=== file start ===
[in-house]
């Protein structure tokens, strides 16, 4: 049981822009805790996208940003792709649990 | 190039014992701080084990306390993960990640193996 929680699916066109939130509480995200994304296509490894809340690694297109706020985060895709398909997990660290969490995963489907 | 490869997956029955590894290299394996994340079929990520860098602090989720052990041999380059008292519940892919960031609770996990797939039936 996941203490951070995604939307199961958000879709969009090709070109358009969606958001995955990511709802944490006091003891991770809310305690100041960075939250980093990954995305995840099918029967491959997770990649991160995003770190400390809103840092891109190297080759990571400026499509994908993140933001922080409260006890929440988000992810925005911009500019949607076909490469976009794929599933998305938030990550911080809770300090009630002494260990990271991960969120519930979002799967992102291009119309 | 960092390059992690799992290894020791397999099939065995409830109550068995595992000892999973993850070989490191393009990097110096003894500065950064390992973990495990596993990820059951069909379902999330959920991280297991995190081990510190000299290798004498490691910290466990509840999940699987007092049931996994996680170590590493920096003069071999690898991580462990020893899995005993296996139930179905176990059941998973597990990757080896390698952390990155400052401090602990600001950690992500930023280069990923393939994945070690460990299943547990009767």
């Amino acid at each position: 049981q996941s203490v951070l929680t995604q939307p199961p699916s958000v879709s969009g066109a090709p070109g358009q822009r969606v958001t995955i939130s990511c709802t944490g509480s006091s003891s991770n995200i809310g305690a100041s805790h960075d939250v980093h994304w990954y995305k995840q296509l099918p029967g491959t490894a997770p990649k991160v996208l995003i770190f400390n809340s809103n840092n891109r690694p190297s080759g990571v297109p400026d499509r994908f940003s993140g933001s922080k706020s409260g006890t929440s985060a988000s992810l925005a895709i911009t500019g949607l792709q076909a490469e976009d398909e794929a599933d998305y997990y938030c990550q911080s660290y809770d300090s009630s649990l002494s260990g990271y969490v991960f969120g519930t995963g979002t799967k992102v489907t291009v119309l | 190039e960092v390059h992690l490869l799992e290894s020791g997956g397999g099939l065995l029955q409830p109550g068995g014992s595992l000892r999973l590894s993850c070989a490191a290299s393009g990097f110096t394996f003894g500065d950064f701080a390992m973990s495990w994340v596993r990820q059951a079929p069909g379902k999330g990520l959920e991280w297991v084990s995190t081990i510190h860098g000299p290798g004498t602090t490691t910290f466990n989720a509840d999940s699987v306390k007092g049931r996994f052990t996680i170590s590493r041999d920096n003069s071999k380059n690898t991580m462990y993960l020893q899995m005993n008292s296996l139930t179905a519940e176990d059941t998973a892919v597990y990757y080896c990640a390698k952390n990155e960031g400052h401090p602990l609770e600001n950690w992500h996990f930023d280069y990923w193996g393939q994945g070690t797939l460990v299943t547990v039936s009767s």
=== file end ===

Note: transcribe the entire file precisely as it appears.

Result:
[in-house]
């Protein structure tokens, strides 16, 4: 049981822009805790996208940003792709649990 | 190039014992701080084990306390993960990640193996 929680699916066109939130509480995200994304296509490894809340690694297109706020985060895709398909997990660290969490995963489907 | 490869997956029955590894290299394996994340079929990520860098602090989720052990041999380059008292519940892919960031609770996990797939039936 996941203490951070995604939307199961958000879709969009090709070109358009969606958001995955990511709802944490006091003891991770809310305690100041960075939250980093990954995305995840099918029967491959997770990649991160995003770190400390809103840092891109190297080759990571400026499509994908993140933001922080409260006890929440988000992810925005911009500019949607076909490469976009794929599933998305938030990550911080809770300090009630002494260990990271991960969120519930979002799967992102291009119309 | 960092390059992690799992290894020791397999099939065995409830109550068995595992000892999973993850070989490191393009990097110096003894500065950064390992973990495990596993990820059951069909379902999330959920991280297991995190081990510190000299290798004498490691910290466990509840999940699987007092049931996994996680170590590493920096003069071999690898991580462990020893899995005993296996139930179905176990059941998973597990990757080896390698952390990155400052401090602990600001950690992500930023280069990923393939994945070690460990299943547990009767």
């Amino acid at each position: 049981q996941s203490v951070l929680t995604q939307p199961p699916s958000v879709s969009g066109a090709p070109g358009q822009r969606v958001t995955i939130s990511c709802t944490g509480s006091s003891s991770n995200i809310g305690a100041s805790h960075d939250v980093h994304w990954y995305k995840q296509l099918p029967g491959t490894a997770p990649k991160v996208l995003i770190f400390n809340s809103n840092n891109r690694p190297s080759g990571v297109p400026d499509r994908f940003s993140g933001s922080k706020s409260g006890t929440s985060a988000s992810l925005a895709i911009t500019g949607l792709q076909a490469e976009d398909e794929a599933d998305y997990y938030c990550q911080s660290y809770d300090s009630s649990l002494s260990g990271y969490v991960f969120g519930t995963g979002t799967k992102v489907t291009v119309l | 190039e960092v390059h992690l490869l799992e290894s020791g997956g397999g099939l065995l029955q409830p109550g068995g014992s595992l000892r999973l590894s993850c070989a490191a290299s393009g990097f110096t394996f003894g500065d950064f701080a390992m973990s495990w994340v596993r990820q059951a079929p069909g379902k999330g990520l959920e991280w297991v084990s995190t081990i510190h860098g000299p290798g004498t602090t490691t910290f466990n989720a509840d999940s699987v306390k007092g049931r996994f052990t996680i170590s590493r041999d920096n003069s071999k380059n690898t991580m462990y993960l020893q899995m005993n008292s296996l139930t179905a519940e176990d059941t998973a892919v597990y990757y080896c990640a390698k952390n990155e960031g400052h401090p602990l609770e600001n950690w992500h996990f930023d280069y990923w193996g393939q994945g070690t797939l460990v299943t547990v039936s009767s």